Whenever designing a lesson I include a variety of activities to facilitate transfer of knowledge. Five minute focus sessions rooted in direct instruction are great for capturing students’ attention and introducing new concepts. This is the time to provide clear instructions on the objective of the class, new material and the means to reach the goal/accomplish the tasks. I find that allowing students to explore the topic in groups or through hands-on experiences provides them with the social and/or kinesthetic perspective to delve into the subject first hand. Engaging students in reflection after each activity helps me understand what they learned, how they learned and how they can do it better. Once I set students to the task, I make sure to observe their behavior and change groups or provide adequate support as necessary. If the class has technology such as tablets or computers, I try to use software that captures student data. Today there are many apps that can provide educators with student data in real-time. That is key in understanding who needs support and why; it allows educators to take advantage of peer tutoring activities by pairing students who understand the concept with those who need help, which is beneficial for all parties.
7.What do you think the important quality for a teacher should be?
Adaptability. Make sure you keep up with your students and your field; stay on top of changing standards; constantly learn about new technology, which could make you more efficient and effective; think about what you want your students to take away from your class; and most importantly, be prepared to handle unforeseen situations.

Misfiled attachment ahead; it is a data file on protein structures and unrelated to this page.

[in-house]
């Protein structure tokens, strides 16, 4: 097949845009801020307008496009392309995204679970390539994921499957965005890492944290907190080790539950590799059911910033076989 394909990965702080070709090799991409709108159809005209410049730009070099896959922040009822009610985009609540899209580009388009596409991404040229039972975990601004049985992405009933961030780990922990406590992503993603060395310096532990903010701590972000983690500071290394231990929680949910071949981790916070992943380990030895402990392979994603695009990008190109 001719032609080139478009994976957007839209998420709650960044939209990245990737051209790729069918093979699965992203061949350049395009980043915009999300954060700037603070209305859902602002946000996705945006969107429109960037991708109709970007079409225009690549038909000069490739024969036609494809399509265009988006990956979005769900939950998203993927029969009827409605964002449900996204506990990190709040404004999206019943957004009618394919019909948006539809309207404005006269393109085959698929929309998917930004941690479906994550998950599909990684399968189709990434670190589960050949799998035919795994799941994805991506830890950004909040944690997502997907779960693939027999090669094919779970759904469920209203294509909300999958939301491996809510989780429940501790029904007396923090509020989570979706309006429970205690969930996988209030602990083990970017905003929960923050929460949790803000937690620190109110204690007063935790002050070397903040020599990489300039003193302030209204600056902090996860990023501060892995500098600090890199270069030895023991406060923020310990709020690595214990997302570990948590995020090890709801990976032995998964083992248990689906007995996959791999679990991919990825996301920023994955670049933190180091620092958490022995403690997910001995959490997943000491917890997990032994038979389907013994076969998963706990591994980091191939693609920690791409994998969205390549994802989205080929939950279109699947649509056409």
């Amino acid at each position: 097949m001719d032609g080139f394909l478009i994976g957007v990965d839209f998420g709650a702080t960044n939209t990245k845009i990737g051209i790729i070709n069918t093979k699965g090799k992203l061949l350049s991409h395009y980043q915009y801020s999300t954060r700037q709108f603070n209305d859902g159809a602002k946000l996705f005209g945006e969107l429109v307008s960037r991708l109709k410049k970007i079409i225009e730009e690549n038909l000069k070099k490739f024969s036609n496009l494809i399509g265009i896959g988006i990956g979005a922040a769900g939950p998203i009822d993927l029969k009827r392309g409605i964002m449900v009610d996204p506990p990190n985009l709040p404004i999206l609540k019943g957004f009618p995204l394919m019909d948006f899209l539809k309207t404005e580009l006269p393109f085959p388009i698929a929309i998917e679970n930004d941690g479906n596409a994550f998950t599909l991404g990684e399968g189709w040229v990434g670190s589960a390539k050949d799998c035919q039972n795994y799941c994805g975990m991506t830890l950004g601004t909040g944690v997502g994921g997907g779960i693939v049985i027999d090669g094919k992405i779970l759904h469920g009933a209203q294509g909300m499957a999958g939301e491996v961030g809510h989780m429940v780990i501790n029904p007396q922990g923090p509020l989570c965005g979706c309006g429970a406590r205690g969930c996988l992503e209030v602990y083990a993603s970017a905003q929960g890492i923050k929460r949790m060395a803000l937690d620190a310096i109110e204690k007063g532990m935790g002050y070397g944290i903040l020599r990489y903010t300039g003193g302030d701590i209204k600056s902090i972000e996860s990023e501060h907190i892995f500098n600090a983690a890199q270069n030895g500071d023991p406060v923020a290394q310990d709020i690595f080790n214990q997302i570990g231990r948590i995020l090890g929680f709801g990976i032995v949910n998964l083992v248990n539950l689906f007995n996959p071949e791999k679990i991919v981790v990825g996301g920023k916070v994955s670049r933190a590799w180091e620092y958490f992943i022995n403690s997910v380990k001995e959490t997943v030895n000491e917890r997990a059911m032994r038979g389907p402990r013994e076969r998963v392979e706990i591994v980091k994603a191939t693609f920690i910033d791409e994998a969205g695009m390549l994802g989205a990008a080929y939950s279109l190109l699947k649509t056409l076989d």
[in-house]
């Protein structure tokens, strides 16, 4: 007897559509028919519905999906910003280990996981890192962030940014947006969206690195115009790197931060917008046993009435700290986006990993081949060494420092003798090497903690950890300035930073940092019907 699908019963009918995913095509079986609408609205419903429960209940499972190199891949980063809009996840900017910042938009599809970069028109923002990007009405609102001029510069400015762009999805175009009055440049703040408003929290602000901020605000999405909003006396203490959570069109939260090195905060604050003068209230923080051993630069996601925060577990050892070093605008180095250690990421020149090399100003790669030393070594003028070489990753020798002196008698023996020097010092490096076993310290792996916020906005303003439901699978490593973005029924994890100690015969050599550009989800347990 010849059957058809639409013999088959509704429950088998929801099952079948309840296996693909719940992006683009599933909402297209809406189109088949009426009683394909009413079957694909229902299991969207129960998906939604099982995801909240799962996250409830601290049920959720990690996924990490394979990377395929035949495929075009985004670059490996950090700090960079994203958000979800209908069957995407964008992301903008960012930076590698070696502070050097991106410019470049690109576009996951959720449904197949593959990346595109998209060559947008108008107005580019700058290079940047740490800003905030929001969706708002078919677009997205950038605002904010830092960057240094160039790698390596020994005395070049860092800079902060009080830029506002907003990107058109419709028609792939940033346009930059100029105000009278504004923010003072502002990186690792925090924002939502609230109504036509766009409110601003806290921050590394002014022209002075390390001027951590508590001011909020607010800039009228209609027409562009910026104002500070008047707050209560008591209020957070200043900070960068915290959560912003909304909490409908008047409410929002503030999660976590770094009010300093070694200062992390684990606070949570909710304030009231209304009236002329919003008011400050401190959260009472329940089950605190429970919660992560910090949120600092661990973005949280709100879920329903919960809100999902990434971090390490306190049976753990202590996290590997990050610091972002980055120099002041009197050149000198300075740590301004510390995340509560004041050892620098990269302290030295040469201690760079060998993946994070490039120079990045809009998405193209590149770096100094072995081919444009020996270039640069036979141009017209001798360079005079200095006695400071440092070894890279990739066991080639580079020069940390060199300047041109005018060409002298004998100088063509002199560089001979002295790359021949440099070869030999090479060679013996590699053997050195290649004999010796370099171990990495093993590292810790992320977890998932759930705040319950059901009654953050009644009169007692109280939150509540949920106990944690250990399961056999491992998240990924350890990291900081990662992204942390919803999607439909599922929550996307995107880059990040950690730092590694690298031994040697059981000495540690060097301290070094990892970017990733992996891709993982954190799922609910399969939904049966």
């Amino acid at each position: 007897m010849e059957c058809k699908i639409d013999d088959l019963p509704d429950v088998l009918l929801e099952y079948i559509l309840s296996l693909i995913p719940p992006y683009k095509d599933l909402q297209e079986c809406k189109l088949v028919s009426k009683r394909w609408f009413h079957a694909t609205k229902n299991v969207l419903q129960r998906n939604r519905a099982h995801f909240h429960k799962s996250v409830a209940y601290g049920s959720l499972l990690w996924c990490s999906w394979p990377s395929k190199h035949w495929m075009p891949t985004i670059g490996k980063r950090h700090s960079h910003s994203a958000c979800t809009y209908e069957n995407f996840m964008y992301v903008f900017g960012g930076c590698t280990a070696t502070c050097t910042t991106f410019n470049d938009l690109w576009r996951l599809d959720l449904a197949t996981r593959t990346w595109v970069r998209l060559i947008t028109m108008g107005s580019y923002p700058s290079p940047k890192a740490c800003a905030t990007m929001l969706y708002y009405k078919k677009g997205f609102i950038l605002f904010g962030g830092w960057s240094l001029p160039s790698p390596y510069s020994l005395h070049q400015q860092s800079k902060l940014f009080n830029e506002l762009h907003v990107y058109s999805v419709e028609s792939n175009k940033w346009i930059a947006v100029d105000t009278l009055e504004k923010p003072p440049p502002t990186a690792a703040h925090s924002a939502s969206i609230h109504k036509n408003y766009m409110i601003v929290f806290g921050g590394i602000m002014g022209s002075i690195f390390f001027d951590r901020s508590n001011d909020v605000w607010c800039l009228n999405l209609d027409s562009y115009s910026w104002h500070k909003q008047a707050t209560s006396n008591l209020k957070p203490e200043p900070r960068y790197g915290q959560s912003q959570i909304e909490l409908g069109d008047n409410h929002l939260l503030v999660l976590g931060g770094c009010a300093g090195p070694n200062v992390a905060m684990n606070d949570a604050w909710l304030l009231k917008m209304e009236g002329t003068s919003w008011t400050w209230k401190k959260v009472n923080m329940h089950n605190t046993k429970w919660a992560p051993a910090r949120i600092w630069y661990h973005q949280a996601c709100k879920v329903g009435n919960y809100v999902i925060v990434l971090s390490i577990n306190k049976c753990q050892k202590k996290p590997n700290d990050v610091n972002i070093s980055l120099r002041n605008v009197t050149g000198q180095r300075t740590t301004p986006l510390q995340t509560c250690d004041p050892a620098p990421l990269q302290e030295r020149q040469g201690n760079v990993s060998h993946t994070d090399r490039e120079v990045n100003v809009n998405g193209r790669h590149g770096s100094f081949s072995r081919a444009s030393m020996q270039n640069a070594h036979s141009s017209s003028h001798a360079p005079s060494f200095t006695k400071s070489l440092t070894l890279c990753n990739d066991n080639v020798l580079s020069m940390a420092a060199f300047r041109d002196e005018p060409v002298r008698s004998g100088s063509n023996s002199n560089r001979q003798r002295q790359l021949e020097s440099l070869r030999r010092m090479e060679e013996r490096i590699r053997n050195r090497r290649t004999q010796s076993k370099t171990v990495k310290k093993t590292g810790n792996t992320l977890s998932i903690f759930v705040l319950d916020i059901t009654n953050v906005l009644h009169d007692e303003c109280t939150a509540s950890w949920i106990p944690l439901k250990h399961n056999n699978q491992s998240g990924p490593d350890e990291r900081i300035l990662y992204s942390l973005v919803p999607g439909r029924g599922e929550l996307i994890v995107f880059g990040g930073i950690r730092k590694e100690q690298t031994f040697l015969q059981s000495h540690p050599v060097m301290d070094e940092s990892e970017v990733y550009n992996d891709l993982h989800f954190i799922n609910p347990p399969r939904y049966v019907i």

8. Do you enjoy being a teacher? Do you have any advice for people who are thinking of becoming a teacher?
I feel rewarded from seeing students grow and feel responsible for their future. The more I delved into teaching, the more I understood the field, the stakeholders, the difficulties and my own aspirations. The challenge, opportunity and satisfaction I found in education lied in my own ability to grow academically, engage and equip students with the required knowledge to thrive in today’s society, and then see them grow. Education is an integral part of our development as a society and is the one thing that if approached correctly will solve many problems. As educators, we have the privilege to equip students with skills and mindsets that will allow them to thrive in a techno-mobile society, a society that has already given rise to a sharing economy and will continue to initiate other revolutionary social phenomena.
I have always wanted to understand things, take them apart, and put them back together in new ways, and teaching gave me that opportunity. I believe in working alongside other people. I believe students have immense potential, and with adequate instruction and mentorship, they can achieve anything they set their minds to.
I would advise new teachers to study their subject matter very well, observe their peers teaching, acquire knowledge of their students’ strengths, passions and interests, attend conferences, network with fellow teachers, not be afraid to take the less trailed path, and connect the subject matter to real-world problems. Ah yes, I almost forgot - a good night sleep goes a long way